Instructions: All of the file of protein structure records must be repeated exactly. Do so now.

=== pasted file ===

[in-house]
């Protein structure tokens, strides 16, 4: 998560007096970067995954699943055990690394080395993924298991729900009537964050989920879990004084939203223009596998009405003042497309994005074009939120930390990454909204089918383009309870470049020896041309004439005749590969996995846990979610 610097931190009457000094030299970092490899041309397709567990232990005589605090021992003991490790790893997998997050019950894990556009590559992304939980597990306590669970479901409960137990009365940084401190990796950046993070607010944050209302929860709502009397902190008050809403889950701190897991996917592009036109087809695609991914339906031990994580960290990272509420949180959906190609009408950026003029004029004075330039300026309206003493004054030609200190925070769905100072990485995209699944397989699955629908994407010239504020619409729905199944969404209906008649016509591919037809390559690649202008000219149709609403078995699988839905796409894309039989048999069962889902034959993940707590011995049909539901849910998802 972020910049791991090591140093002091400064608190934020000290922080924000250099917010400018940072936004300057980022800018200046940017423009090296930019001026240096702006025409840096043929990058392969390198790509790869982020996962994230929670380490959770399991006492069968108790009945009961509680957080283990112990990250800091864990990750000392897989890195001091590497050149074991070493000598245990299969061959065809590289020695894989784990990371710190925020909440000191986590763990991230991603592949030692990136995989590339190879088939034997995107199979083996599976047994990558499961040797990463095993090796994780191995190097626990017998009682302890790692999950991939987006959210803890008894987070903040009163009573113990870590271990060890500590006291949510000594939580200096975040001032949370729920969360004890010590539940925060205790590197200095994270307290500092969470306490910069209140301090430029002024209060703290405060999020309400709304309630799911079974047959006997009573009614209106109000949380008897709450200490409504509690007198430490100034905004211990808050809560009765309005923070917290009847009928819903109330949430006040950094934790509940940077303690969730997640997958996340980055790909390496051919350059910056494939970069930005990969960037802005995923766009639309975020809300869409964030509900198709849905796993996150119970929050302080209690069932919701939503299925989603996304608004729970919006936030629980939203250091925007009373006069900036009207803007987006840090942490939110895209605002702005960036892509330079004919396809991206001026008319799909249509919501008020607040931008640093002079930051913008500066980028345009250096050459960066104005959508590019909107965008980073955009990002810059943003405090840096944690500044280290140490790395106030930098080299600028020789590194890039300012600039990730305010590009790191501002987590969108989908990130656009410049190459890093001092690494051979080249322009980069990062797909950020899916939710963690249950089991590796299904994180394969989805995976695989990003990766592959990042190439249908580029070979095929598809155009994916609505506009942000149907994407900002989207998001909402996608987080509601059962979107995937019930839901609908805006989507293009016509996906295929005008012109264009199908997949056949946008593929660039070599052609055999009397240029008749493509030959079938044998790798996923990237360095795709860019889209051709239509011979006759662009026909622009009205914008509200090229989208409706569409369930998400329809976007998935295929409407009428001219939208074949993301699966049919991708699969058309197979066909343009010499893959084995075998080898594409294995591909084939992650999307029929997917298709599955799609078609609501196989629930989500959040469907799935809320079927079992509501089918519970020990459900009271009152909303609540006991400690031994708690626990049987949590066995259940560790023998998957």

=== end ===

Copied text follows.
[in-house]
């Protein structure tokens, strides 16, 4: 998560007096970067995954699943055990690394080395993924298991729900009537964050989920879990004084939203223009596998009405003042497309994005074009939120930390990454909204089918383009309870470049020896041309004439005749590969996995846990979610 610097931190009457000094030299970092490899041309397709567990232990005589605090021992003991490790790893997998997050019950894990556009590559992304939980597990306590669970479901409960137990009365940084401190990796950046993070607010944050209302929860709502009397902190008050809403889950701190897991996917592009036109087809695609991914339906031990994580960290990272509420949180959906190609009408950026003029004029004075330039300026309206003493004054030609200190925070769905100072990485995209699944397989699955629908994407010239504020619409729905199944969404209906008649016509591919037809390559690649202008000219149709609403078995699988839905796409894309039989048999069962889902034959993940707590011995049909539901849910998802 972020910049791991090591140093002091400064608190934020000290922080924000250099917010400018940072936004300057980022800018200046940017423009090296930019001026240096702006025409840096043929990058392969390198790509790869982020996962994230929670380490959770399991006492069968108790009945009961509680957080283990112990990250800091864990990750000392897989890195001091590497050149074991070493000598245990299969061959065809590289020695894989784990990371710190925020909440000191986590763990991230991603592949030692990136995989590339190879088939034997995107199979083996599976047994990558499961040797990463095993090796994780191995190097626990017998009682302890790692999950991939987006959210803890008894987070903040009163009573113990870590271990060890500590006291949510000594939580200096975040001032949370729920969360004890010590539940925060205790590197200095994270307290500092969470306490910069209140301090430029002024209060703290405060999020309400709304309630799911079974047959006997009573009614209106109000949380008897709450200490409504509690007198430490100034905004211990808050809560009765309005923070917290009847009928819903109330949430006040950094934790509940940077303690969730997640997958996340980055790909390496051919350059910056494939970069930005990969960037802005995923766009639309975020809300869409964030509900198709849905796993996150119970929050302080209690069932919701939503299925989603996304608004729970919006936030629980939203250091925007009373006069900036009207803007987006840090942490939110895209605002702005960036892509330079004919396809991206001026008319799909249509919501008020607040931008640093002079930051913008500066980028345009250096050459960066104005959508590019909107965008980073955009990002810059943003405090840096944690500044280290140490790395106030930098080299600028020789590194890039300012600039990730305010590009790191501002987590969108989908990130656009410049190459890093001092690494051979080249322009980069990062797909950020899916939710963690249950089991590796299904994180394969989805995976695989990003990766592959990042190439249908580029070979095929598809155009994916609505506009942000149907994407900002989207998001909402996608987080509601059962979107995937019930839901609908805006989507293009016509996906295929005008012109264009199908997949056949946008593929660039070599052609055999009397240029008749493509030959079938044998790798996923990237360095795709860019889209051709239509011979006759662009026909622009009205914008509200090229989208409706569409369930998400329809976007998935295929409407009428001219939208074949993301699966049919991708699969058309197979066909343009010499893959084995075998080898594409294995591909084939992650999307029929997917298709599955799609078609609501196989629930989500959040469907799935809320079927079992509501089918519970020990459900009271009152909303609540006991400690031994708690626990049987949590066995259940560790023998998957």